Unfortunately, workplace bullying remains a feature of many Australian workplaces, with recent research by the University of South Australia finding that Australia ranks sixth in the world for cases of reported workplace bullying. Not only does bullying and harassment negatively affect workplace productivity, it can also lead to very expensive lawsuits and court fees. With the right training and instruction, you can ensure that your employees and co-workers have a full awareness of appropriate workplace behaviour.

 

According to Fair Work Australia, as defined by the Fair Work Act 2009, bullying occurs when a person or a group of people behaves unreasonably and repeatedly towards a worker or a group of workers while at work, and the behaviour creates a risk to health and safety. This is easy to explain in theory – but it can be difficult to ascertain a firm definition of bullying in practice, as it can be open to interpretation at an individual level.

The University of South Australia study found that 7% of Australian workers reported instances of bullying at work during a six-month period, with some cases bullying and discrimination so serious they were dealt with by a court. These cases demonstrate the casual disregard some Australian workplaces have for the unfair treatment of their staff.

In one instance, a worker promoted by her employer was openly demeaned and denigrated by the manager overlooked for the promotion. When the plaintiff complained to her supervisor, she was told her claims were ‘groundless and obtuse’. A claim for almost $340,000 was upheld by the NSW Supreme Court, on the ground that the plaintiff’s employer had been ‘negligently passive’ for the two years that the women was subject to the harassment.

In another bullying case to reach the courts, a Victorian woman was awarded $1.6 million in damages after her complaints of sexual harassment at the labouring company she worked for were no only ignored, but ridiculed by her supervisors. The court ratified the claim after it accepted that she was unlikely to ever work again, as a result of the severe psychiatric condition she had developed.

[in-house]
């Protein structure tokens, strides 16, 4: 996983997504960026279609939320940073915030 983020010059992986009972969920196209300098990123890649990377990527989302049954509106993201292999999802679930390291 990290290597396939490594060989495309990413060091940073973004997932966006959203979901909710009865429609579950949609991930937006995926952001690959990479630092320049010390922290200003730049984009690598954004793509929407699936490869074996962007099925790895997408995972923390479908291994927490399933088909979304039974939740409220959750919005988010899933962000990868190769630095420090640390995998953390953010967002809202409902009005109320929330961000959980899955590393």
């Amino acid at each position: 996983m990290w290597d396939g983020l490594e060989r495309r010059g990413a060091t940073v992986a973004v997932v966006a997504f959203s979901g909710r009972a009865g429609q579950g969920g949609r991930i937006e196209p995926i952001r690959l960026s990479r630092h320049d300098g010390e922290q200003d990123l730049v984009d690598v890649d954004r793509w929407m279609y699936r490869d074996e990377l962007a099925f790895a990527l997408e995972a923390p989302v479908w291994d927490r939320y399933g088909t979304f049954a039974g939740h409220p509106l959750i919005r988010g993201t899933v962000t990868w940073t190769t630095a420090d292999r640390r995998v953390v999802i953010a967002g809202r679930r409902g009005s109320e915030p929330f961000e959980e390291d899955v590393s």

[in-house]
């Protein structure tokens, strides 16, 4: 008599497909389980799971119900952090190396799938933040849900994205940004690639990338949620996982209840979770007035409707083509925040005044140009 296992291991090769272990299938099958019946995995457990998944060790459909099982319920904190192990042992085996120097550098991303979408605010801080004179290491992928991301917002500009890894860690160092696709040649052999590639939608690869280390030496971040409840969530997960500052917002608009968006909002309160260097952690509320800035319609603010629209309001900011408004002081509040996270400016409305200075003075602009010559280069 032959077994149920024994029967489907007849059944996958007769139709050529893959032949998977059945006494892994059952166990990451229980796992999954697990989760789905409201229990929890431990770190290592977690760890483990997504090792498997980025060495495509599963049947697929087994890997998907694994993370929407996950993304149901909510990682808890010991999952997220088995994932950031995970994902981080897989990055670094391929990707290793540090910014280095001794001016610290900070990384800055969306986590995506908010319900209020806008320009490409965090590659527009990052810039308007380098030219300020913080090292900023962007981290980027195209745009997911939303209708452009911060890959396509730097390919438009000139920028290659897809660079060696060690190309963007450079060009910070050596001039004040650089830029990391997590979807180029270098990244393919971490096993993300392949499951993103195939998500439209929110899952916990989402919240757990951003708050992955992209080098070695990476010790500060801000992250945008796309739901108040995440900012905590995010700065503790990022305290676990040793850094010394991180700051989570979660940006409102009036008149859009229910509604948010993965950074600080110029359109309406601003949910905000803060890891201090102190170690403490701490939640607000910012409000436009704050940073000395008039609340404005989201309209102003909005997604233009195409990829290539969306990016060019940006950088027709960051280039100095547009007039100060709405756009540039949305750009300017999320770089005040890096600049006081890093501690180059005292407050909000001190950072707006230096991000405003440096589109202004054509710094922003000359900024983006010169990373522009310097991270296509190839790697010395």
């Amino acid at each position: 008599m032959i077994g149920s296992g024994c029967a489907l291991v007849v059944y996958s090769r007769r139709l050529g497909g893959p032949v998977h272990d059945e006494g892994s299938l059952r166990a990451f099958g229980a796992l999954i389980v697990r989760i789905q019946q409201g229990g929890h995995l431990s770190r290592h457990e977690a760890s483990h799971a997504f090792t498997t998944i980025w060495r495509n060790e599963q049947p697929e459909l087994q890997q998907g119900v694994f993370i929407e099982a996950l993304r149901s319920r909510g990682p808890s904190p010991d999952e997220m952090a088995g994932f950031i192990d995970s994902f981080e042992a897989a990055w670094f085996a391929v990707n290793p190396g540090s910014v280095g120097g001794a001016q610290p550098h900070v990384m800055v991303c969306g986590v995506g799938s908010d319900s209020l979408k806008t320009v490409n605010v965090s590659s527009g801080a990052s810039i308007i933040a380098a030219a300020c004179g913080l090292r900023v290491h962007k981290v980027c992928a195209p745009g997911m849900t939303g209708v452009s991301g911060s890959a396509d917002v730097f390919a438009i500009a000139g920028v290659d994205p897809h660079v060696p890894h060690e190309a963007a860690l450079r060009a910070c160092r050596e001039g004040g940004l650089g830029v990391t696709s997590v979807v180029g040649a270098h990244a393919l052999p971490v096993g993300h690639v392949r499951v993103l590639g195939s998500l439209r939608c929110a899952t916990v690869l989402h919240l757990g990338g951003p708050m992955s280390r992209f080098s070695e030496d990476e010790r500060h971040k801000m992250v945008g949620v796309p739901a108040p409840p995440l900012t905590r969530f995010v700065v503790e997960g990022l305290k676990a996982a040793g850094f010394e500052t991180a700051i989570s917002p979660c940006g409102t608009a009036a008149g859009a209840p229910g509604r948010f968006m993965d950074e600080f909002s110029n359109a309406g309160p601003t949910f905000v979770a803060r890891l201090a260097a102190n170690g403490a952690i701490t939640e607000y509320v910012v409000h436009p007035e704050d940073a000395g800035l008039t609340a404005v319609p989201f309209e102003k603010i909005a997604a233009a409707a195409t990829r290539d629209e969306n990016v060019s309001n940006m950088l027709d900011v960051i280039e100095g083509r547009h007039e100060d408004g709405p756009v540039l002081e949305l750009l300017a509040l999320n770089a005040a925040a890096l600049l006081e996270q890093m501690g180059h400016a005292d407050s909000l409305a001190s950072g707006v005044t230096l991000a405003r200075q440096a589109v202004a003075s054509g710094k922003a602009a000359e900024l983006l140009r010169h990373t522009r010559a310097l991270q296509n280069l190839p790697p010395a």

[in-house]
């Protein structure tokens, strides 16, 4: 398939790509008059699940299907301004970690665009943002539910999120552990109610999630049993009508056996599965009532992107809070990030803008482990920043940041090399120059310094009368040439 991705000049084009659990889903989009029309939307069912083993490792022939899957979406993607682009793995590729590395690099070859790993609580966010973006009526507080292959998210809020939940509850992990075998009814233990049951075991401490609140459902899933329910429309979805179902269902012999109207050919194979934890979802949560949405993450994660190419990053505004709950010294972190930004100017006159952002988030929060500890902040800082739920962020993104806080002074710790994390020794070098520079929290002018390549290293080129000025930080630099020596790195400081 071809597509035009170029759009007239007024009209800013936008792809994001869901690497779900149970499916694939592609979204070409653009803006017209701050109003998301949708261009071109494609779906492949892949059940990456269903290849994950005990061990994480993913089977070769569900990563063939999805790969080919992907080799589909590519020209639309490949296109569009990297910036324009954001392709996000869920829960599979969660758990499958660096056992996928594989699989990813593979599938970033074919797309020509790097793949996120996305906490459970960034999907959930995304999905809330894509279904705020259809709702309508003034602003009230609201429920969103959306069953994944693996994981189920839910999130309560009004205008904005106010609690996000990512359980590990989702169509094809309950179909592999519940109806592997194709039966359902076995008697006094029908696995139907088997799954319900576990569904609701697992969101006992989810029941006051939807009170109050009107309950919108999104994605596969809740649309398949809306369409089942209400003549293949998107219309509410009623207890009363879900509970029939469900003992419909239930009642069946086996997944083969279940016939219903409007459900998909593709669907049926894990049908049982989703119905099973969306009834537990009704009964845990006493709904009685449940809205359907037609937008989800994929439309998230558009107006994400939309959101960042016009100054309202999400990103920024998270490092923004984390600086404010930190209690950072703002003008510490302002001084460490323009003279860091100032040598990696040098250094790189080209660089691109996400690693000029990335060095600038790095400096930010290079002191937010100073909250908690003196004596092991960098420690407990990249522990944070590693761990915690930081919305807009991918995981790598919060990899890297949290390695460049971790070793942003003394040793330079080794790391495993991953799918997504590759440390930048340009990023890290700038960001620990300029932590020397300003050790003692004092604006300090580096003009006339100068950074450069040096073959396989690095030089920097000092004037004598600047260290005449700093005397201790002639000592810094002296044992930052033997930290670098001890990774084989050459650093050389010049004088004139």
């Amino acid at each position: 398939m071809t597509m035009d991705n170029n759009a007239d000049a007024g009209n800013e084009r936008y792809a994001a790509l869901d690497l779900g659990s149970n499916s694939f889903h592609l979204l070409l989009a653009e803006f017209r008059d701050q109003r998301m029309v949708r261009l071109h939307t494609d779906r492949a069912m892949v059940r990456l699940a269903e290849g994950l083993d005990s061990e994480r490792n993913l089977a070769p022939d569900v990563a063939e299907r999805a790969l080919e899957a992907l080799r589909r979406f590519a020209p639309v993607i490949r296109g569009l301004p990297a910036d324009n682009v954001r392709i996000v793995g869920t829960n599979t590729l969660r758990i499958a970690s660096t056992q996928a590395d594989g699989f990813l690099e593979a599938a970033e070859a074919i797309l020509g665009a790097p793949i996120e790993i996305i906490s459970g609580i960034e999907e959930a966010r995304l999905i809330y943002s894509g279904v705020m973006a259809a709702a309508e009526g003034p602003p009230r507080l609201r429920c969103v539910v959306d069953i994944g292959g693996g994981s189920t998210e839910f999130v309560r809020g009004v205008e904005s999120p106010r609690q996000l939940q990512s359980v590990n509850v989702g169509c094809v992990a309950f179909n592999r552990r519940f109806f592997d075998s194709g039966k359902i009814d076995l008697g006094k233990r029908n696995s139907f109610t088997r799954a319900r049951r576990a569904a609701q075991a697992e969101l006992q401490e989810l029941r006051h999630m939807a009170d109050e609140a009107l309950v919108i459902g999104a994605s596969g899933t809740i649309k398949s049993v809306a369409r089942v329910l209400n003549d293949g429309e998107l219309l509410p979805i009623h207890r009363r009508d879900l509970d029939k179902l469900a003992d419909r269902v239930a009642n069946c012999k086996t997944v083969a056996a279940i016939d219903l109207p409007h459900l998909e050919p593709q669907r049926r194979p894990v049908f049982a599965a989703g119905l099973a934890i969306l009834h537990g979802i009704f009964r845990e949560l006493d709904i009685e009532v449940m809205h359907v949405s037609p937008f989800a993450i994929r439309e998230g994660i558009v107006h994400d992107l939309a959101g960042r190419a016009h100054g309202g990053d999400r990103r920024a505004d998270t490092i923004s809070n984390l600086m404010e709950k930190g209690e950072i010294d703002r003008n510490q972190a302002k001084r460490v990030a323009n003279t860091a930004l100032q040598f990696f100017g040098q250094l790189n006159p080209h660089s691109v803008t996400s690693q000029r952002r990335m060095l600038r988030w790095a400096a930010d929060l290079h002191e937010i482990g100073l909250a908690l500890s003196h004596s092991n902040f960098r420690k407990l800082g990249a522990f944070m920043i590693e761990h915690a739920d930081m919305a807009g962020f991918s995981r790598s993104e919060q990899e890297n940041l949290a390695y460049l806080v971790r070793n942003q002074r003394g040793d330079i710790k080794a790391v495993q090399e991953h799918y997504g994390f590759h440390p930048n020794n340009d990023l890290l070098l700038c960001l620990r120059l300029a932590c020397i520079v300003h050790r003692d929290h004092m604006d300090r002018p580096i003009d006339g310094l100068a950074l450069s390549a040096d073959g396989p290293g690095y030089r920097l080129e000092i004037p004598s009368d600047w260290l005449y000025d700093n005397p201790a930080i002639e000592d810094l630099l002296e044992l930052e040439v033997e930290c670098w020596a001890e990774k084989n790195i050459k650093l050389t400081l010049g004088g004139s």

In yet another example, a female sales assistant who was working alone in a university law bookshop was persistently subjected to sarcasm, hostility, and rudeness by her male supervisor. After violently throwing a book at her, the assistant brought matters to the attention of the university board, who failed to take any action. The major depressive and anxiety disorder the woman suffered as a result of five years of abuse lead the Supreme Court of Victoria to award her almost $600,000 for damages and loss of past and future earnings.

Each of these cases demonstrate a clear disregard, or lack of awareness, of proper workplace behaviour. For this reason, the most important step that can be made to address problems of bullying or discrimination within a workplace is to educate all staff, management, and upper management on what exactly constitutes bullying, and how and why it is inappropriate in the workplace.

 

iHR Australia offers a range of comprehensive training programs that will help to improve the culture of your workplace. Our Anti Discrimination and Bullying Training Programs address relevant state and federal legislation, individual and leadership behaviour, workplace culture and the impact they have on compliance, performance and brand.

We have developed our training programs in conjunction with our unique Workplace Reality Theatre. With the assistance of two professional actors, an experienced iHR facilitator presents and examines a number of scenarios involving bullying or discrimination. Our experienced facilitators use the acted scenes as the basis for discussion, where the incidents are dissected and analysed to guide training participants through various examples of appropriate and inappropriate workplace behaviour.

All of iHR Australia’s training content and Workplace Reality Theatre can be customised to ensure they are entirely relevant to your organisation’s structures, needs and challenges – such as amending scripts or language to reflect the setting or team culture of your organisation. Your organisation’s policies can also be included and training can be modified to focus on particular objectives, specific behaviours or cultural issues. Customised training has been shown to encourage a deeper understanding of the subject matter and it’s context.

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